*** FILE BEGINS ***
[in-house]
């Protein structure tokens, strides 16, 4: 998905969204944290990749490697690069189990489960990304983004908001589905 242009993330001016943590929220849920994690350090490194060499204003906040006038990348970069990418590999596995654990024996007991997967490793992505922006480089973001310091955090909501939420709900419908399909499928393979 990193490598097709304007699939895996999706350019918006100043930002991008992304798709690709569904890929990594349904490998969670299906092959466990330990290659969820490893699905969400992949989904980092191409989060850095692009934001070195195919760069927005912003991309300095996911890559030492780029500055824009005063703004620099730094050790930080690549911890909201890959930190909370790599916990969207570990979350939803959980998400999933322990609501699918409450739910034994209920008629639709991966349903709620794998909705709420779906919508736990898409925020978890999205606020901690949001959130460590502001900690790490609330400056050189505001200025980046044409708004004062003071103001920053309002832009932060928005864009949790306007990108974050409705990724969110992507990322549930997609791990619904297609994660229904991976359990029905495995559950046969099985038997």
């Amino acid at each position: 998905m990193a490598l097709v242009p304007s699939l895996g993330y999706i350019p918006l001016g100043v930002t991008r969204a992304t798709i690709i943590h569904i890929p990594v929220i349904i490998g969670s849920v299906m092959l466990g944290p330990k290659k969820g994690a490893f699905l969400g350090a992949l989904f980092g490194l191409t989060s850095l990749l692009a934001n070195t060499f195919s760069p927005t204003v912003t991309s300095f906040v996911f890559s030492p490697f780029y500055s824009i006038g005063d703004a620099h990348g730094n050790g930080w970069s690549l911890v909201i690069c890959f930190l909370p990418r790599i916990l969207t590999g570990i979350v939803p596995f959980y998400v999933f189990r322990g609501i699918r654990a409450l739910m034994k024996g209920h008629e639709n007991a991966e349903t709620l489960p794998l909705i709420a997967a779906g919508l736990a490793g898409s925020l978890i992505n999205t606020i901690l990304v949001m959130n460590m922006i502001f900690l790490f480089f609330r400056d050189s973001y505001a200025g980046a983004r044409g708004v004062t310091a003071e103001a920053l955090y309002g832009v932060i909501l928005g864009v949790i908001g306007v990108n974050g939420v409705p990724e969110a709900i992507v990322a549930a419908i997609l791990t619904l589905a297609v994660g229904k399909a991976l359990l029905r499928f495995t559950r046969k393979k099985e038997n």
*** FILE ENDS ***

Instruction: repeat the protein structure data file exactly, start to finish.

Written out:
[in-house]
């Protein structure tokens, strides 16, 4: 998905969204944290990749490697690069189990489960990304983004908001589905 242009993330001016943590929220849920994690350090490194060499204003906040006038990348970069990418590999596995654990024996007991997967490793992505922006480089973001310091955090909501939420709900419908399909499928393979 990193490598097709304007699939895996999706350019918006100043930002991008992304798709690709569904890929990594349904490998969670299906092959466990330990290659969820490893699905969400992949989904980092191409989060850095692009934001070195195919760069927005912003991309300095996911890559030492780029500055824009005063703004620099730094050790930080690549911890909201890959930190909370790599916990969207570990979350939803959980998400999933322990609501699918409450739910034994209920008629639709991966349903709620794998909705709420779906919508736990898409925020978890999205606020901690949001959130460590502001900690790490609330400056050189505001200025980046044409708004004062003071103001920053309002832009932060928005864009949790306007990108974050409705990724969110992507990322549930997609791990619904297609994660229904991976359990029905495995559950046969099985038997």
């Amino acid at each position: 998905m990193a490598l097709v242009p304007s699939l895996g993330y999706i350019p918006l001016g100043v930002t991008r969204a992304t798709i690709i943590h569904i890929p990594v929220i349904i490998g969670s849920v299906m092959l466990g944290p330990k290659k969820g994690a490893f699905l969400g350090a992949l989904f980092g490194l191409t989060s850095l990749l692009a934001n070195t060499f195919s760069p927005t204003v912003t991309s300095f906040v996911f890559s030492p490697f780029y500055s824009i006038g005063d703004a620099h990348g730094n050790g930080w970069s690549l911890v909201i690069c890959f930190l909370p990418r790599i916990l969207t590999g570990i979350v939803p596995f959980y998400v999933f189990r322990g609501i699918r654990a409450l739910m034994k024996g209920h008629e639709n007991a991966e349903t709620l489960p794998l909705i709420a997967a779906g919508l736990a490793g898409s925020l978890i992505n999205t606020i901690l990304v949001m959130n460590m922006i502001f900690l790490f480089f609330r400056d050189s973001y505001a200025g980046a983004r044409g708004v004062t310091a003071e103001a920053l955090y309002g832009v932060i909501l928005g864009v949790i908001g306007v990108n974050g939420v409705p990724e969110a709900i992507v990322a549930a419908i997609l791990t619904l589905a297609v994660g229904k399909a991976l359990l029905r499928f495995t559950r046969k393979k099985e038997n």